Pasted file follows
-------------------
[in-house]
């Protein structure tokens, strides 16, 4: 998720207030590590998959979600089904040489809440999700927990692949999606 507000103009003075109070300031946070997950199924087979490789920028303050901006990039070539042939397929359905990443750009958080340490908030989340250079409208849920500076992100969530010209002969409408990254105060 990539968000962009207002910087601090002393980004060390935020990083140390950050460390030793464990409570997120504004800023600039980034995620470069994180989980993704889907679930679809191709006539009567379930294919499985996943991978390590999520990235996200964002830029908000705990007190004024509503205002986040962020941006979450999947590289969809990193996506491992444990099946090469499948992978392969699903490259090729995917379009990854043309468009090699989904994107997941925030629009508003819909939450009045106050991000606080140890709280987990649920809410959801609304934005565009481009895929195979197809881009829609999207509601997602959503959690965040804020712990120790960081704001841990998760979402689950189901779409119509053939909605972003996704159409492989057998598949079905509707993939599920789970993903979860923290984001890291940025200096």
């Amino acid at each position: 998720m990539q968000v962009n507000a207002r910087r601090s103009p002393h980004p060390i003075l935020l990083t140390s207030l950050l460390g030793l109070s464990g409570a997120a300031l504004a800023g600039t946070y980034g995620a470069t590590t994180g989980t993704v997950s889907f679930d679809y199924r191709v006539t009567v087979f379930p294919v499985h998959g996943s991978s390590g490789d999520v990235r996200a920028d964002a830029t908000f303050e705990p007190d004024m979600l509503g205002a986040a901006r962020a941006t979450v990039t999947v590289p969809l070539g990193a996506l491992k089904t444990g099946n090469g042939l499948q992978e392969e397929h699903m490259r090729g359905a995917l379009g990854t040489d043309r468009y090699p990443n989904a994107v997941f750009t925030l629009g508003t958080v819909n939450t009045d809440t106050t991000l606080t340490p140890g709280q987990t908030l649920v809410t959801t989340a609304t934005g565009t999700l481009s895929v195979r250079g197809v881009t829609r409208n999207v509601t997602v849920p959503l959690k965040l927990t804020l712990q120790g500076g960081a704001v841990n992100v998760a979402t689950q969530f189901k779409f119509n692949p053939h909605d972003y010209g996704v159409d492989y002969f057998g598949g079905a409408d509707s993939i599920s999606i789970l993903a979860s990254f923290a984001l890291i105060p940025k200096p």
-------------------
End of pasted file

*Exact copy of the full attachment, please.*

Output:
[in-house]
């Protein structure tokens, strides 16, 4: 998720207030590590998959979600089904040489809440999700927990692949999606 507000103009003075109070300031946070997950199924087979490789920028303050901006990039070539042939397929359905990443750009958080340490908030989340250079409208849920500076992100969530010209002969409408990254105060 990539968000962009207002910087601090002393980004060390935020990083140390950050460390030793464990409570997120504004800023600039980034995620470069994180989980993704889907679930679809191709006539009567379930294919499985996943991978390590999520990235996200964002830029908000705990007190004024509503205002986040962020941006979450999947590289969809990193996506491992444990099946090469499948992978392969699903490259090729995917379009990854043309468009090699989904994107997941925030629009508003819909939450009045106050991000606080140890709280987990649920809410959801609304934005565009481009895929195979197809881009829609999207509601997602959503959690965040804020712990120790960081704001841990998760979402689950189901779409119509053939909605972003996704159409492989057998598949079905509707993939599920789970993903979860923290984001890291940025200096």
């Amino acid at each position: 998720m990539q968000v962009n507000a207002r910087r601090s103009p002393h980004p060390i003075l935020l990083t140390s207030l950050l460390g030793l109070s464990g409570a997120a300031l504004a800023g600039t946070y980034g995620a470069t590590t994180g989980t993704v997950s889907f679930d679809y199924r191709v006539t009567v087979f379930p294919v499985h998959g996943s991978s390590g490789d999520v990235r996200a920028d964002a830029t908000f303050e705990p007190d004024m979600l509503g205002a986040a901006r962020a941006t979450v990039t999947v590289p969809l070539g990193a996506l491992k089904t444990g099946n090469g042939l499948q992978e392969e397929h699903m490259r090729g359905a995917l379009g990854t040489d043309r468009y090699p990443n989904a994107v997941f750009t925030l629009g508003t958080v819909n939450t009045d809440t106050t991000l606080t340490p140890g709280q987990t908030l649920v809410t959801t989340a609304t934005g565009t999700l481009s895929v195979r250079g197809v881009t829609r409208n999207v509601t997602v849920p959503l959690k965040l927990t804020l712990q120790g500076g960081a704001v841990n992100v998760a979402t689950q969530f189901k779409f119509n692949p053939h909605d972003y010209g996704v159409d492989y002969f057998g598949g079905a409408d509707s993939i599920s999606i789970l993903a979860s990254f923290a984001l890291i105060p940025k200096p």